Israeli surgeon allowed to practise

In 2007 an Israeli surgeon specialising in open-heart procedures was found to be HIV positive, and an extensive look-back exercise was conducted in which 545 patients were tested.1

1494 patients who had received cardiothoracic surgery at the hands of the surgeon in the previous ten years were contacted; 545 provided blood samples for testing. (Of the remainder who did not agree to testing, none were listed in the national HIV registry.) None of those tested were infected with HIV, despite the fact that the surgeon had a high viral load (above 100,000 copies/ml) and a very low CD4 count at the time of diagnosis, indicating that the surgeon had been infected with HIV for some years. The surgeon did not report any incidents when blood exposure could have placed patients at risk.

This led the Israeli health ministry to decide that the surgeon could return to work, which was the first time that a public health body has admitted that an HIV-positive healthcare worker has been cleared to carry out invasive surgical procedures since the introduction of antiretroviral therapy.

Their decision specified that:

  • The surgeon could return to work; his or her infection control compliance would be closely monitored. In particular the surgeon would wear two pairs of surgical gloves.
  • The surgeon must maintain good adherence and attend for regular monitoring to ensure that an undetectable viral load and a CD4 count above 200 cells/mm3 is maintained.
  • Prospective patients of the surgeon would not need to be notified of the surgeon’s HIV infection because there is an extremely low risk of HIV transmission if these conditions are met.

The judgement that antiretroviral therapy and viral suppression are risk-reduction measures for HIV transmission echoes the Swiss Federal AIDS Commission's statement in January 2008, which stated that individuals with undetectable viral load on treatment cannot transmit HIV.2

References

  1. Schwaber MJ et al. Investigation of patients treated by an HIV-infected cardiothoracic surgeon - Israel, 2007. MMWR Morb Mortal Wkly Rep 57(53);1413-1415, 2009
  2. Vernazza P et al. Les personnes séropositives ne souffrant d’aucune autre MST et suivant un traitment antirétroviral efficace ne transmettent pas le VIH par voie sexuelle. Bulletin des médecins suisses 89 (5), (English translation, including translator’s affidavit, available at: http://tinyurl.com/cpyt5n Date accessed: 21 July 2013), 30 January 2008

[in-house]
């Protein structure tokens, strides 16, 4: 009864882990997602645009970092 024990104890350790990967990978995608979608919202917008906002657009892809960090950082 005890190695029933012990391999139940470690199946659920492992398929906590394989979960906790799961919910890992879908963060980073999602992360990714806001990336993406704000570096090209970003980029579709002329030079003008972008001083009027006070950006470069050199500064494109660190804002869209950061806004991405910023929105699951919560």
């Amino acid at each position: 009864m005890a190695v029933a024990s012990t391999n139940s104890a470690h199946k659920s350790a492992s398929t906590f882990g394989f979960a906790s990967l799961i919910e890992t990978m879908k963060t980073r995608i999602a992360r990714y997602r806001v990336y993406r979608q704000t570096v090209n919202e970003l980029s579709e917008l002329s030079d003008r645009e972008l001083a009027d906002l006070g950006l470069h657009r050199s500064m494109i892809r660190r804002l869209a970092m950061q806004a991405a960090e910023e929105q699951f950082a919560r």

This content was checked for accuracy at the time it was written. It may have been superseded by more recent developments. NAM recommends checking whether this is the most current information when making decisions that may affect your health.
Community Consensus Statement on Access to HIV Treatment and its Use for Prevention

Together, we can make it happen

We can end HIV soon if people have equal access to HIV drugs as treatment and as PrEP, and have free choice over whether to take them.

Launched today, the Community Consensus Statement is a basic set of principles aimed at making sure that happens.

The Community Consensus Statement is a joint initiative of AVAC, EATG, MSMGF, GNP+, HIV i-Base, the International HIV/AIDS Alliance, ITPC and NAM/aidsmap
close

This content was checked for accuracy at the time it was written. It may have been superseded by more recent developments. NAM recommends checking whether this is the most current information when making decisions that may affect your health.

NAM’s information is intended to support, rather than replace, consultation with a healthcare professional. Talk to your doctor or another member of your healthcare team for advice tailored to your situation.